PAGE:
Tag: National Council for Home Safety and Security

Bismarck Tops Safest Cities in North Dakota

BISMARCK – Once again the National Council for Home Safety and Security, has announced their annual Safest Cities in North Dakota Report for 2017. In order are; Bismarck, West Fargo, Wahpeton, Valley City, and Jamestown are the Top 5.

Western North Dakota’s main hub and the state capital Bismarck, is the second-biggest city in the state. Bismarck remains one of the most-popular destinations in the state and is recognized as one of the fastest-growing small cities in America.

Perhaps surprisingly, it also holds the title of safest city in North Dakota, which is pretty impressive for a city of its size. How impressive? Bismarck saw 1.47 violent crimes and 13.04 property crimes per 1,000 people last year.

Originally named Missouri Crossing and later Edwinton, the city eventually came to be known as Bismarck when the Northern Pacific Railway named it after German Chancellor Otto Von Bismarck, in the process hoping to attract German investment and settlers. (It was the discovery of gold in the Black Hills that was much more successful in drawing people to the area.)


To identify the safest cities in North Dakota, we reviewed the most recent FBI Uniform Crime Report statistics along with our own population data and internal research. We eliminated any cities that failed to submit a complete crime report to the FBI and removed cities with populations under 5,000. Note that our use of the word “cities” is versatile, refers to populations of 5,000 and over, and thus includes places with the words “town” and “township.”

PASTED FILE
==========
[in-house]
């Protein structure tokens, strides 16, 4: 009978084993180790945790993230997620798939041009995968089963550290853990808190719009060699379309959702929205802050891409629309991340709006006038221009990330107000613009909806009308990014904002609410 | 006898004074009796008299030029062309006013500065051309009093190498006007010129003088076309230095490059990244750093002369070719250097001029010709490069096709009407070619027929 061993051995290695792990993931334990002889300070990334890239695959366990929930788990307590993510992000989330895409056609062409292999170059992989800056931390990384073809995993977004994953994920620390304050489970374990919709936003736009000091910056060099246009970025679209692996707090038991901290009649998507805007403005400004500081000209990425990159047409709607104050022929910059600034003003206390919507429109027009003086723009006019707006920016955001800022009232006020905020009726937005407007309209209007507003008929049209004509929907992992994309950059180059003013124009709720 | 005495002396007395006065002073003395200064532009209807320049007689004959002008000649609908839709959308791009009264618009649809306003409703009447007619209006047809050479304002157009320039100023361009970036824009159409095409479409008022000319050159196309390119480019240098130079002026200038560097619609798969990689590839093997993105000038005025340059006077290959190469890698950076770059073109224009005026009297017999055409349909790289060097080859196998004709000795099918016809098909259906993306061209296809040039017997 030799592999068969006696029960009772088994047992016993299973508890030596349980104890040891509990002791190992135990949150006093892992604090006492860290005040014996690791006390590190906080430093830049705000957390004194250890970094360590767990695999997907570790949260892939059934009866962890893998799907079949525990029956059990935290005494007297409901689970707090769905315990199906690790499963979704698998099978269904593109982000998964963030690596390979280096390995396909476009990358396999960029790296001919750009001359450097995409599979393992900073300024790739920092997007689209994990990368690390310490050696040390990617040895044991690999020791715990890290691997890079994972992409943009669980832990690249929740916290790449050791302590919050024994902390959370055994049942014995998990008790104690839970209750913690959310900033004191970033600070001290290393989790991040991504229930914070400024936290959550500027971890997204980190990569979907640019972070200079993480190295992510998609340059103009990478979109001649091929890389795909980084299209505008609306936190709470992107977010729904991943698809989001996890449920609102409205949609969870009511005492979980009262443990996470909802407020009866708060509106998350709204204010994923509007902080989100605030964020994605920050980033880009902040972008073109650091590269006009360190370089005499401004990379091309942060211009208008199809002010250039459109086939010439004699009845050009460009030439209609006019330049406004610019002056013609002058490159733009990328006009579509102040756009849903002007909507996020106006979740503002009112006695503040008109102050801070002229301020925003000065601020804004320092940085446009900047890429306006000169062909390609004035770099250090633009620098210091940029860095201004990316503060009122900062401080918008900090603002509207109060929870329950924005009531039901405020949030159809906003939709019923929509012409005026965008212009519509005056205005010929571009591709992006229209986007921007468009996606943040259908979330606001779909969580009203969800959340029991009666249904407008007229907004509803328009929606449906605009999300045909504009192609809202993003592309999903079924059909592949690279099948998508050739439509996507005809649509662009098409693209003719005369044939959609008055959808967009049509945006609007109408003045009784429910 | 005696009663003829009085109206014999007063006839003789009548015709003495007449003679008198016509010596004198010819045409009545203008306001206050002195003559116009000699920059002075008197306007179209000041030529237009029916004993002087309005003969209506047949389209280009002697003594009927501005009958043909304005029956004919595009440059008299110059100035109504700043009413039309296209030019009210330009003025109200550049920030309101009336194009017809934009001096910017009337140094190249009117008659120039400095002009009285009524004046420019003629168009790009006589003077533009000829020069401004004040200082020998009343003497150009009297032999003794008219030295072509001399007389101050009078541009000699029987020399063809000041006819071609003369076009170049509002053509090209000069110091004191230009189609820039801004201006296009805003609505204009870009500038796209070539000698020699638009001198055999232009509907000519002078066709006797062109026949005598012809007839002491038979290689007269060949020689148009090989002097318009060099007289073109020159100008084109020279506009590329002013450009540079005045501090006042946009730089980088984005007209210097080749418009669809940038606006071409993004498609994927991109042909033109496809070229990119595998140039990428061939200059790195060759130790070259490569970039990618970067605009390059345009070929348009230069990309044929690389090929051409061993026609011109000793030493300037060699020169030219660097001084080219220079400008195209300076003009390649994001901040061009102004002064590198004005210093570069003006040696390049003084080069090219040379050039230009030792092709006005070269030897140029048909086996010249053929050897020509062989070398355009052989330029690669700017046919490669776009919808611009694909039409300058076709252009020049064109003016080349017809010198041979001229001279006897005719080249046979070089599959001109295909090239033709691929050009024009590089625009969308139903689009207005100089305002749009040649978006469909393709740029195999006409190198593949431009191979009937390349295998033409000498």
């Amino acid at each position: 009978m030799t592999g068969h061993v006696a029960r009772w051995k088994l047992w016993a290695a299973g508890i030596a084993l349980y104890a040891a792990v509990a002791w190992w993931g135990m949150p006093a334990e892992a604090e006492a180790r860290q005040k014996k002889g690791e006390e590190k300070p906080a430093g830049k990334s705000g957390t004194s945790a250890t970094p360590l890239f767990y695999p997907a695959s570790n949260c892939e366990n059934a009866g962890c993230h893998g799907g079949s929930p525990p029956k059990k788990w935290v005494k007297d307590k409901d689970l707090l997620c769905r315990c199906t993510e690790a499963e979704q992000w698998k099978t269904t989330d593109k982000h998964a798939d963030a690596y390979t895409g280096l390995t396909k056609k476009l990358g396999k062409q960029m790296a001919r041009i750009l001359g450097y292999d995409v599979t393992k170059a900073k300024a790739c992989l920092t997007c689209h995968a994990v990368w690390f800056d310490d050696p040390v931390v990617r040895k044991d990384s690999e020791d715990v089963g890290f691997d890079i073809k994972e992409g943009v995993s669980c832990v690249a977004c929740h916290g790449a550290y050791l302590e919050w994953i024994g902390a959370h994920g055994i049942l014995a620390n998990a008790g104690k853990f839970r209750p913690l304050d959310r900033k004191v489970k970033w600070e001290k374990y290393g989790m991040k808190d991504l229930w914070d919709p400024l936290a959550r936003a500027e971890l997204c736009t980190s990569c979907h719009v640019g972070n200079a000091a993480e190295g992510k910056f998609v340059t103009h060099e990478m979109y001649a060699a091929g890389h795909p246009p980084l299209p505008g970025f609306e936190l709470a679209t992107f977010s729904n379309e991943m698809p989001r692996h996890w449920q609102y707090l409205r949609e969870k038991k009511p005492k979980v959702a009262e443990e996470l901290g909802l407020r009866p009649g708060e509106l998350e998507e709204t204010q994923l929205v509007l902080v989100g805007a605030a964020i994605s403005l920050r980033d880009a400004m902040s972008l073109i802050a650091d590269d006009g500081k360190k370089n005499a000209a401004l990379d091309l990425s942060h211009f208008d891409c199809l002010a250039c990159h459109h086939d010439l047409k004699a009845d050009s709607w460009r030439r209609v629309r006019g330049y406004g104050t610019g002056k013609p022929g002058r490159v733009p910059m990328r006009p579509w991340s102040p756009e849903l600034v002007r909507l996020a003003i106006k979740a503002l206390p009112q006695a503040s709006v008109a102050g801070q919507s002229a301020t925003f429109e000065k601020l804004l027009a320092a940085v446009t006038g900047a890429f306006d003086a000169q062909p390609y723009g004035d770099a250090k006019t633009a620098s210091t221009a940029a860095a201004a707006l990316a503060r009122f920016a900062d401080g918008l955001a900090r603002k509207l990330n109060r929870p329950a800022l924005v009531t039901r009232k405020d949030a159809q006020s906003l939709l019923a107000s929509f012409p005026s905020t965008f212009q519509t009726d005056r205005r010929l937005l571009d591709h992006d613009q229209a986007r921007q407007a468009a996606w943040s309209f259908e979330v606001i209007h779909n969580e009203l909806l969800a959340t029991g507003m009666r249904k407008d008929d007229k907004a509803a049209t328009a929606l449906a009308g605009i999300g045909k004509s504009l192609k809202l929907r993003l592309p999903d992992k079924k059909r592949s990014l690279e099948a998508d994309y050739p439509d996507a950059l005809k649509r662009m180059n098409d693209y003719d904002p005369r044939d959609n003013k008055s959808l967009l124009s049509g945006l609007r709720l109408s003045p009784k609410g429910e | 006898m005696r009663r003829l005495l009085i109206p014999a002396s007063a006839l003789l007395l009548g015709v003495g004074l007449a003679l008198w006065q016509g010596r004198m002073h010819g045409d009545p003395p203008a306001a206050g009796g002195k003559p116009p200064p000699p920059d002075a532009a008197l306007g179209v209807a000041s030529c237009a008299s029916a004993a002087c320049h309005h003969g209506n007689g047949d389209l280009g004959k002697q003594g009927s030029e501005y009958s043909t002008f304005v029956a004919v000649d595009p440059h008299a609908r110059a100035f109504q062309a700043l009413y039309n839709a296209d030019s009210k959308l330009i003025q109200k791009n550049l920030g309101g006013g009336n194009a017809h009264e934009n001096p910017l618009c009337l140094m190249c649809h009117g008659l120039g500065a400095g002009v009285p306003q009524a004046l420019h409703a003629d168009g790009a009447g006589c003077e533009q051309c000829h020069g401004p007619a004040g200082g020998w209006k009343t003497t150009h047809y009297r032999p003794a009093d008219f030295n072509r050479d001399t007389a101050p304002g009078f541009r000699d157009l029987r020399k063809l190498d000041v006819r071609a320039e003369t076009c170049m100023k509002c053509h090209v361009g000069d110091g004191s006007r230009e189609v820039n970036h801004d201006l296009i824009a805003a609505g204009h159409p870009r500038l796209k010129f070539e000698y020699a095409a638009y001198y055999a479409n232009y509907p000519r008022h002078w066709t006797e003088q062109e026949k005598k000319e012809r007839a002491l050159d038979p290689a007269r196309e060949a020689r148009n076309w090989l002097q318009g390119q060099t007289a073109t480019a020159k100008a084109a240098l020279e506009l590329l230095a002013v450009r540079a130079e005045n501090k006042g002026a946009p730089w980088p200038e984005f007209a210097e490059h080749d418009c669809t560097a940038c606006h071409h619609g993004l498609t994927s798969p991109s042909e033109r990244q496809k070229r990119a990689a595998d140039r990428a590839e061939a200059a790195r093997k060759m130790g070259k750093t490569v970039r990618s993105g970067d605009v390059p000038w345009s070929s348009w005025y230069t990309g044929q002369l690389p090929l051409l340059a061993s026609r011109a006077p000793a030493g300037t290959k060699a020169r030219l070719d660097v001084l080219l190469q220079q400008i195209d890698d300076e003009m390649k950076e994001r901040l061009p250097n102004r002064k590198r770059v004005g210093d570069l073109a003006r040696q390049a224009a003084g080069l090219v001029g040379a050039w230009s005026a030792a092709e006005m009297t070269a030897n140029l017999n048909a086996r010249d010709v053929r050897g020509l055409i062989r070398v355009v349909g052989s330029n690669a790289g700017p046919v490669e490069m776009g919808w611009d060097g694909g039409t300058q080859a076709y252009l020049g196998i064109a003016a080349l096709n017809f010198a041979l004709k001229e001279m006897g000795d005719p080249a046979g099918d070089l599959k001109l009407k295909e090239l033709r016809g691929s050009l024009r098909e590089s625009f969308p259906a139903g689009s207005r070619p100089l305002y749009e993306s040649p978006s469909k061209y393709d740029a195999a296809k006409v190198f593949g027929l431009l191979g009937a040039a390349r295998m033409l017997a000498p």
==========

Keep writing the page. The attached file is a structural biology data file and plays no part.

The Top 12 Safest Cities in North Dakota, 2017

1. Bismarck 11. Mandan
2. West Fargo 12. Watford City
3. Wahpeton
4. Valley City
5. Jamestown
6. Dickinson
7. Grand Forks
8. Fargo
9. Minot
10. Williston

The remaining cities were ranked based on the number of reported violent crimes (aggravated assault, murder, rape, and robbery) and property crimes (burglary, arson, larceny-theft, and motor vehicle theft) per 100,000 people. These variables were then weighted, with violent crimes accounting for 70% of the total (due to their severity) and property crimes accounting for 30%. Finally, we moved the decimal point over a few spots to show rates per 1,000 people.